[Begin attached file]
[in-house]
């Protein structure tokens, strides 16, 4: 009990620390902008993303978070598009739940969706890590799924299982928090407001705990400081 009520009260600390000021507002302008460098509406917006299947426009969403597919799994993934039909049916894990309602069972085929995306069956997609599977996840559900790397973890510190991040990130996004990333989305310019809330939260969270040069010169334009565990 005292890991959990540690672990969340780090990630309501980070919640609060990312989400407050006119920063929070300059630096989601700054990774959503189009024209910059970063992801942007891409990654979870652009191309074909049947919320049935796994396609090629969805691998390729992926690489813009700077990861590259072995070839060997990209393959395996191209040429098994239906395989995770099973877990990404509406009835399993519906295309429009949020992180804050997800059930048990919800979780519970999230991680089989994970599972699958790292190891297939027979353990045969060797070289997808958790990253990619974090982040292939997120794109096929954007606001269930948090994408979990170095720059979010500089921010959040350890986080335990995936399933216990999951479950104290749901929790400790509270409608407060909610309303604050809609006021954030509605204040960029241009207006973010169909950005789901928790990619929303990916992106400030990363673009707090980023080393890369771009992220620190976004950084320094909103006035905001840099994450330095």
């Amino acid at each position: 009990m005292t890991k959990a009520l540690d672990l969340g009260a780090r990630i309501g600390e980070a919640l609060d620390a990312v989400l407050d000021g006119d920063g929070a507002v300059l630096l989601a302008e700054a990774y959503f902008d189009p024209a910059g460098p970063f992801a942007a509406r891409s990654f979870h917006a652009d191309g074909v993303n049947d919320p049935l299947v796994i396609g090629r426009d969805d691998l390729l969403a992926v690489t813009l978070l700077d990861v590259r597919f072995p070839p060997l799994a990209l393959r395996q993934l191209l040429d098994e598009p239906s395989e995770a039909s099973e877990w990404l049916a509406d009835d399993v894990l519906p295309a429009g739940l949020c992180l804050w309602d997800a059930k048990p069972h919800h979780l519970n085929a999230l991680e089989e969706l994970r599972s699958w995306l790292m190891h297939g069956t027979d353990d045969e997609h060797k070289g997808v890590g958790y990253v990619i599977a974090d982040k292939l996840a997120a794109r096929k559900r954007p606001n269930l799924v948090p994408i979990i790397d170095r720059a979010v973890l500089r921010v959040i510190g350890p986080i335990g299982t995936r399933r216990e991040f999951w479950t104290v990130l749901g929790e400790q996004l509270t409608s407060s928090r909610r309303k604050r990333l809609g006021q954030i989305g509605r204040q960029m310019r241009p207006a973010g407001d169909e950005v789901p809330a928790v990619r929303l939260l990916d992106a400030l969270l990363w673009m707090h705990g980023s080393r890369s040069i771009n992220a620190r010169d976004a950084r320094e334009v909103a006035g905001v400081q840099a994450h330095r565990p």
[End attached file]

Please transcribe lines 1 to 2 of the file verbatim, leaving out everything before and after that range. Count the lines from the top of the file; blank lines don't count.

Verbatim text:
[in-house]
């Protein structure tokens, strides 16, 4: 009990620390902008993303978070598009739940969706890590799924299982928090407001705990400081 009520009260600390000021507002302008460098509406917006299947426009969403597919799994993934039909049916894990309602069972085929995306069956997609599977996840559900790397973890510190991040990130996004990333989305310019809330939260969270040069010169334009565990 005292890991959990540690672990969340780090990630309501980070919640609060990312989400407050006119920063929070300059630096989601700054990774959503189009024209910059970063992801942007891409990654979870652009191309074909049947919320049935796994396609090629969805691998390729992926690489813009700077990861590259072995070839060997990209393959395996191209040429098994239906395989995770099973877990990404509406009835399993519906295309429009949020992180804050997800059930048990919800979780519970999230991680089989994970599972699958790292190891297939027979353990045969060797070289997808958790990253990619974090982040292939997120794109096929954007606001269930948090994408979990170095720059979010500089921010959040350890986080335990995936399933216990999951479950104290749901929790400790509270409608407060909610309303604050809609006021954030509605204040960029241009207006973010169909950005789901928790990619929303990916992106400030990363673009707090980023080393890369771009992220620190976004950084320094909103006035905001840099994450330095």